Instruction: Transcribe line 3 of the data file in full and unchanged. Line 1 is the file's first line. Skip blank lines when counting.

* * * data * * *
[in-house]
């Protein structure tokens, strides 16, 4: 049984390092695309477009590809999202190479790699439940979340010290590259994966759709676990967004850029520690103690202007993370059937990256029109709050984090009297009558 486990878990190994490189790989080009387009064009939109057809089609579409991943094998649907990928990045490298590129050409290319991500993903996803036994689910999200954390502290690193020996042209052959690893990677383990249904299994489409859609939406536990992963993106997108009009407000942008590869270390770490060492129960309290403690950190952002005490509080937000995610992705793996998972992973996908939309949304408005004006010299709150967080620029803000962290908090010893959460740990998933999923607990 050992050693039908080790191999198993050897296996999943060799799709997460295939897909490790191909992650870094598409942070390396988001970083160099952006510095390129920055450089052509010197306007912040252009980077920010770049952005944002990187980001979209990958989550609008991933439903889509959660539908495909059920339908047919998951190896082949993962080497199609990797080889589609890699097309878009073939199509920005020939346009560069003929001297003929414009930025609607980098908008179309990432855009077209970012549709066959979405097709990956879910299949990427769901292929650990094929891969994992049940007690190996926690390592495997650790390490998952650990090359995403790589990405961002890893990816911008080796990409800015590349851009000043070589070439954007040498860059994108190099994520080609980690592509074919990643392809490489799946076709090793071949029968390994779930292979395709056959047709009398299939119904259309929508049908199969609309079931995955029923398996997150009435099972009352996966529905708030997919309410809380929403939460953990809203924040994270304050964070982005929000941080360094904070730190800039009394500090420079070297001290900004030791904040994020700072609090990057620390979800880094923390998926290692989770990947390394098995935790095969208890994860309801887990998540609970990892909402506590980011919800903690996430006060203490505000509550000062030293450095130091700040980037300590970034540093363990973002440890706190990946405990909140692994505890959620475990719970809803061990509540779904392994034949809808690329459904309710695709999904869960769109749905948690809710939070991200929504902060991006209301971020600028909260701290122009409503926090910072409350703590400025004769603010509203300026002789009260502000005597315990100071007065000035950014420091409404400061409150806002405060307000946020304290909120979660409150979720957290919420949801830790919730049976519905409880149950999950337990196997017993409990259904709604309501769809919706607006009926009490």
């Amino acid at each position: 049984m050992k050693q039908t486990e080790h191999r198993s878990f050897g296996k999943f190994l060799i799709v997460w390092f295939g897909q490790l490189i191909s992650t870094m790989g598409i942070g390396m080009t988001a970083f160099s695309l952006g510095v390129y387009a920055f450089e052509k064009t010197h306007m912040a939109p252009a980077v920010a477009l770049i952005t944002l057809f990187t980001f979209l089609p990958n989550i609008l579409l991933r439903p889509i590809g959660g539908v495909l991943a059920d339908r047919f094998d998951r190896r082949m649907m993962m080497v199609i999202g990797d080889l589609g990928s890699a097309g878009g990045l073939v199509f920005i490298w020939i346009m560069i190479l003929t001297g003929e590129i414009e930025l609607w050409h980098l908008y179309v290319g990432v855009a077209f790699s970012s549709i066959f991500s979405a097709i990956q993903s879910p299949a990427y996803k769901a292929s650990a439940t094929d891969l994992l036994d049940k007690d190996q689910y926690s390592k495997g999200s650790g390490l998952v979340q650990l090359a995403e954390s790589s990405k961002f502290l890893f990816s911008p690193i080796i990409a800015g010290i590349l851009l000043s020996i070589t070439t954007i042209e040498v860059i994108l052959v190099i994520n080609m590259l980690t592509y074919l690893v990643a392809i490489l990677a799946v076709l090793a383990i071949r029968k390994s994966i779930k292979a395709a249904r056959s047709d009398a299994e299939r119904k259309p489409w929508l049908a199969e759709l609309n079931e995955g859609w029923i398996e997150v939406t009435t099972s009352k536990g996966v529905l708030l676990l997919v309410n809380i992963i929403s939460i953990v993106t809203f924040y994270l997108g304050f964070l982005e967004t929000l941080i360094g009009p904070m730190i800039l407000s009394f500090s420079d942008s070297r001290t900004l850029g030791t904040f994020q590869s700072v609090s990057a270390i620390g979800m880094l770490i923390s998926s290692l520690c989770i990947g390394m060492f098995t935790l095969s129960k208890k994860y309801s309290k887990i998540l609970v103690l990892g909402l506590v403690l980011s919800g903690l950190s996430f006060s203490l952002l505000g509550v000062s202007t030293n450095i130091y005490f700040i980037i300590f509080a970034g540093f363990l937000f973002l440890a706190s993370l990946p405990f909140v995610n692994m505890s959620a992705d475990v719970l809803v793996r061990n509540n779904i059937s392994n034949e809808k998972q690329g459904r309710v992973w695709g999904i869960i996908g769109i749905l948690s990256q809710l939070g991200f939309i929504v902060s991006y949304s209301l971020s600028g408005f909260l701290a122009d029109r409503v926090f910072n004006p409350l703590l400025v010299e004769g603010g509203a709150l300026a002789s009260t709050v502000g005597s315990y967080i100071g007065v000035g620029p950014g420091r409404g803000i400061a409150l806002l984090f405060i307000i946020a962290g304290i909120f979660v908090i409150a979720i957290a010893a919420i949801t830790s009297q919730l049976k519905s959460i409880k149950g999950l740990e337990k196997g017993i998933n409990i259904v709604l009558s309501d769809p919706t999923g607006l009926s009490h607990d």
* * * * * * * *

């Amino acid at each position: 049984m050992k050693q039908t486990e080790h191999r198993s878990f050897g296996k999943f190994l060799i799709v997460w390092f295939g897909q490790l490189i191909s992650t870094m790989g598409i942070g390396m080009t988001a970083f160099s695309l952006g510095v390129y387009a920055f450089e052509k064009t010197h306007m912040a939109p252009a980077v920010a477009l770049i952005t944002l057809f990187t980001f979209l089609p990958n989550i609008l579409l991933r439903p889509i590809g959660g539908v495909l991943a059920d339908r047919f094998d998951r190896r082949m649907m993962m080497v199609i999202g990797d080889l589609g990928s890699a097309g878009g990045l073939v199509f920005i490298w020939i346009m560069i190479l003929t001297g003929e590129i414009e930025l609607w050409h980098l908008y179309v290319g990432v855009a077209f790699s970012s549709i066959f991500s979405a097709i990956q993903s879910p299949a990427y996803k769901a292929s650990a439940t094929d891969l994992l036994d049940k007690d190996q689910y926690s390592k495997g999200s650790g390490l998952v979340q650990l090359a995403e954390s790589s990405k961002f502290l890893f990816s911008p690193i080796i990409a800015g010290i590349l851009l000043s020996i070589t070439t954007i042209e040498v860059i994108l052959v190099i994520n080609m590259l980690t592509y074919l690893v990643a392809i490489l990677a799946v076709l090793a383990i071949r029968k390994s994966i779930k292979a395709a249904r056959s047709d009398a299994e299939r119904k259309p489409w929508l049908a199969e759709l609309n079931e995955g859609w029923i398996e997150v939406t009435t099972s009352k536990g996966v529905l708030l676990l997919v309410n809380i992963i929403s939460i953990v993106t809203f924040y994270l997108g304050f964070l982005e967004t929000l941080i360094g009009p904070m730190i800039l407000s009394f500090s420079d942008s070297r001290t900004l850029g030791t904040f994020q590869s700072v609090s990057a270390i620390g979800m880094l770490i923390s998926s290692l520690c989770i990947g390394m060492f098995t935790l095969s129960k208890k994860y309801s309290k887990i998540l609970v103690l990892g909402l506590v403690l980011s919800g903690l950190s996430f006060s203490l952002l505000g509550v000062s202007t030293n450095i130091y005490f700040i980037i300590f509080a970034g540093f363990l937000f973002l440890a706190s993370l990946p405990f909140v995610n692994m505890s959620a992705d475990v719970l809803v793996r061990n509540n779904i059937s392994n034949e809808k998972q690329g459904r309710v992973w695709g999904i869960i996908g769109i749905l948690s990256q809710l939070g991200f939309i929504v902060s991006y949304s209301l971020s600028g408005f909260l701290a122009d029109r409503v926090f910072n004006p409350l703590l400025v010299e004769g603010g509203a709150l300026a002789s009260t709050v502000g005597s315990y967080i100071g007065v000035g620029p950014g420091r409404g803000i400061a409150l806002l984090f405060i307000i946020a962290g304290i909120f979660v908090i409150a979720i957290a010893a919420i949801t830790s009297q919730l049976k519905s959460i409880k149950g999950l740990e337990k196997g017993i998933n409990i259904v709604l009558s309501d769809p919706t999923g607006l009926s009490h607990d």